Our friendship exhausts me now

Our agony aunt Mary Fenwick offers a new perspective on your challenges and problems


Our friendship exhausts me now

My friend had a messy divorce nine years ago. Our daughters are similar ages and my husband died eight years ago, so we have helped each other through issues and remained in touch even when I moved 300 miles away for a new relationship. She has been demoted, which is hurting her financially, her daughter leans on her a lot, and her dad is elderly and very ill. I have paid for her to come on holidays with me over the last few years, plus spa breaks, and each year, she invites herself to visit. I guess I went along with it because I felt sorry for her. But she is a difficult person; she has dietary issues, is a fussy sleeper, obsessive about planning and also pessimistic, and I find it exhausting to be in her company. On our last break, I told her that the holidays have to stop as I am supporting my son through university, and I hope to buy a new house. What can I do? I offer her advice if she asks and support her with treats, but the present situation is getting me down – I just see her getting worse in the future. Penny 

At the moment, this is not a friendship. It might have been once, and it might be again, but right now it does not have many of the qualities of friendship, such as having fun together, feeling like ‘it’s you and me against the world’, or even basically liking each other. Having said that, I’m sure many people will recognise your experience, and we might all have to admit that we’ve been on both sides of it at different times.

One theory that may be relevant is known as the Karpman Drama Triangle. This says that we adopt unconscious roles of being the victim, the rescuer and the persecutor (the person who starts handing out blame).

Your description would definitely seem to fit with you being the rescuer (let me help you with that) and your friend being the victim (I’m so helpless). The next stage would be for one of you to get fed up with your role, and start blaming the other person.

I am saying this with the hope that it is thought-provoking, not pasting a label on your forehead. To escape from the theory, some more human questions might be: are you truly helping your friend by feeling sorry for her, and giving her advice? When did she last have the opportunity to give something back to you? How might she feel if there is nothing at all that she can give to you? If you stick to the role of the giver, she can only take, and that doesn’t sound good for either of you.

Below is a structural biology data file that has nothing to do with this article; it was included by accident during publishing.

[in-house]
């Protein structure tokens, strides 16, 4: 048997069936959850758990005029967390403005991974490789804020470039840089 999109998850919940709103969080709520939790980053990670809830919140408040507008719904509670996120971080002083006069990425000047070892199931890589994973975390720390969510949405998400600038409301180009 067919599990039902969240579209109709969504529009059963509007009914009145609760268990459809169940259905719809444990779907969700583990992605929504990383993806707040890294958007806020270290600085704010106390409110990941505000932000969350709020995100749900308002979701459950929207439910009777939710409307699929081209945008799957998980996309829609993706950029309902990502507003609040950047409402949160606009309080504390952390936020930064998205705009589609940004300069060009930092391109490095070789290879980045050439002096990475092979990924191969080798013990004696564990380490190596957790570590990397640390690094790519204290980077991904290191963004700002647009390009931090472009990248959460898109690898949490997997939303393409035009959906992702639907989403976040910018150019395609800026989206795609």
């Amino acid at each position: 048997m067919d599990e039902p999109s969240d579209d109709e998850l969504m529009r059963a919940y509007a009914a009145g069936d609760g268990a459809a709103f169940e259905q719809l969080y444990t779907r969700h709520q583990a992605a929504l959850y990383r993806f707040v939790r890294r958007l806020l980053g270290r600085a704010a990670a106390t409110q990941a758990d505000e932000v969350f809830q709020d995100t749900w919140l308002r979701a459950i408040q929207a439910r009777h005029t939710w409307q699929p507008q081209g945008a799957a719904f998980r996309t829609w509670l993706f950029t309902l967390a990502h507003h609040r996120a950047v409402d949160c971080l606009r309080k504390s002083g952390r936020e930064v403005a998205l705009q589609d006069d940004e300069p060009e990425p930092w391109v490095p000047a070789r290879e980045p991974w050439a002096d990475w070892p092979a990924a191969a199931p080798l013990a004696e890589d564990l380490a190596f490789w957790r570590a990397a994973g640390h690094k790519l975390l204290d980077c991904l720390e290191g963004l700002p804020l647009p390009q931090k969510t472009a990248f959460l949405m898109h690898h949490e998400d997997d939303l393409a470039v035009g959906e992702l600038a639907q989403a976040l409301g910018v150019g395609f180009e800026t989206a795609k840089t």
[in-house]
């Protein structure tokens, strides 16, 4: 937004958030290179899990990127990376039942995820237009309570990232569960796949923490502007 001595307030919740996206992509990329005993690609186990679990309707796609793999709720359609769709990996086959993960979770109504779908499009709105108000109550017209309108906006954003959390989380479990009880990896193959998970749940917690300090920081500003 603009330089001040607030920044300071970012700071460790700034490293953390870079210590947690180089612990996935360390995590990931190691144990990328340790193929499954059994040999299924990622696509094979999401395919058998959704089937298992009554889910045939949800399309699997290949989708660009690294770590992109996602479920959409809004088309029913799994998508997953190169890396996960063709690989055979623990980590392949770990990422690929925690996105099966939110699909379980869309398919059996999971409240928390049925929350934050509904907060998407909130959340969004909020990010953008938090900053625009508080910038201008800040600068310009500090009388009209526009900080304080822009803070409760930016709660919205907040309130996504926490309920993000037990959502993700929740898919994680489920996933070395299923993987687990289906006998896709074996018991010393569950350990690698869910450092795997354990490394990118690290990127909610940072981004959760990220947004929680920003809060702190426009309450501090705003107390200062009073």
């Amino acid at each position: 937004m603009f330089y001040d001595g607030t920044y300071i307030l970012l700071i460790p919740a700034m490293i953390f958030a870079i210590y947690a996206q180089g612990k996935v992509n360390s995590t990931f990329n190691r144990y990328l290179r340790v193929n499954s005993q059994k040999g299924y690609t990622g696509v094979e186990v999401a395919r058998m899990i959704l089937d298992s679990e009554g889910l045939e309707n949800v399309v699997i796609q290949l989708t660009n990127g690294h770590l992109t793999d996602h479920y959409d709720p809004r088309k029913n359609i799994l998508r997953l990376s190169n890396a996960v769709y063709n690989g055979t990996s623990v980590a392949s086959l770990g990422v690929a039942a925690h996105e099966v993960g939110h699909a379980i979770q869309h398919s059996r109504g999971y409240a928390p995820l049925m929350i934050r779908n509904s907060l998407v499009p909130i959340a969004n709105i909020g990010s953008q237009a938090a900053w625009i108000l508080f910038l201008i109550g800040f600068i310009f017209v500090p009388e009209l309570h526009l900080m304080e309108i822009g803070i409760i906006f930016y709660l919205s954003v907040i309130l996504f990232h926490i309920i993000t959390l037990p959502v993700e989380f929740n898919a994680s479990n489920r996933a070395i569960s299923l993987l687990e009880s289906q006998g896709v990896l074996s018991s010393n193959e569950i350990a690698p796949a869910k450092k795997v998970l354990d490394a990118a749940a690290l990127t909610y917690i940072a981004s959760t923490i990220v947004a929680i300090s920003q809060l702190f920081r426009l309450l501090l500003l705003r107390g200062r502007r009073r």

Please don’t think I’m being unsympathetic – I am sure that there have been times in my chequered career when I have played both the drainer, and the martyr role, and we all know how tempting it is to blame other people when things go wrong. One technique I tried with a friend who was sucking my energy was to start talking about my own worries, without waiting for her to ask. She rose to the occasion and we are back on track.

It is possible that by ceasing to support your friend quite so much at the moment, she will begin to take action herself. It is also possible that you didn’t ever fundamentally like her much, and you are seeing that more clearly now that the circumstances which brought you together have changed.

Mary Fenwick is a business coach, journalist, fundraiser, mother, divorcée and widow. Follow Mary on Twitter @MJFenwick. Got a question for Mary? Email mary@psychologies.co.uk, with ‘MARY’ in the subject line

More inspiration:

Read The Relationship Triangle

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